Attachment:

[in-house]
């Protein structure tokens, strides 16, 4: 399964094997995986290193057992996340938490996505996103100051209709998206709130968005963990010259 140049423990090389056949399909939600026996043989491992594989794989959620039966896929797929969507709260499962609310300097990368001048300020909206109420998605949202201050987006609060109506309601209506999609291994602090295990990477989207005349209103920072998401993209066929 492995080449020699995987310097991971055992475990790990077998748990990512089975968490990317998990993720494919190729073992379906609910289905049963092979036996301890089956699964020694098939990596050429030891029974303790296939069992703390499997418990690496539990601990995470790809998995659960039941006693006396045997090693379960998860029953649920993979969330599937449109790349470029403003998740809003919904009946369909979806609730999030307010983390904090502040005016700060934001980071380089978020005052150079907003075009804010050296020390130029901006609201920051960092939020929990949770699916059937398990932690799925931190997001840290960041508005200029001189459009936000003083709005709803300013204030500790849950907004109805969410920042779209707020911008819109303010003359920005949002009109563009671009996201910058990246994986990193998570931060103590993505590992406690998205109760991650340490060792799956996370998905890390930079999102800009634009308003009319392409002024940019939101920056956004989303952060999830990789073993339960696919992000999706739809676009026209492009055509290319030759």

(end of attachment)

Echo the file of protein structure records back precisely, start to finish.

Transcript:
[in-house]
């Protein structure tokens, strides 16, 4: 399964094997995986290193057992996340938490996505996103100051209709998206709130968005963990010259 140049423990090389056949399909939600026996043989491992594989794989959620039966896929797929969507709260499962609310300097990368001048300020909206109420998605949202201050987006609060109506309601209506999609291994602090295990990477989207005349209103920072998401993209066929 492995080449020699995987310097991971055992475990790990077998748990990512089975968490990317998990993720494919190729073992379906609910289905049963092979036996301890089956699964020694098939990596050429030891029974303790296939069992703390499997418990690496539990601990995470790809998995659960039941006693006396045997090693379960998860029953649920993979969330599937449109790349470029403003998740809003919904009946369909979806609730999030307010983390904090502040005016700060934001980071380089978020005052150079907003075009804010050296020390130029901006609201920051960092939020929990949770699916059937398990932690799925931190997001840290960041508005200029001189459009936000003083709005709803300013204030500790849950907004109805969410920042779209707020911008819109303010003359920005949002009109563009671009996201910058990246994986990193998570931060103590993505590992406690998205109760991650340490060792799956996370998905890390930079999102800009634009308003009319392409002024940019939101920056956004989303952060999830990789073993339960696919992000999706739809676009026209492009055509290319030759």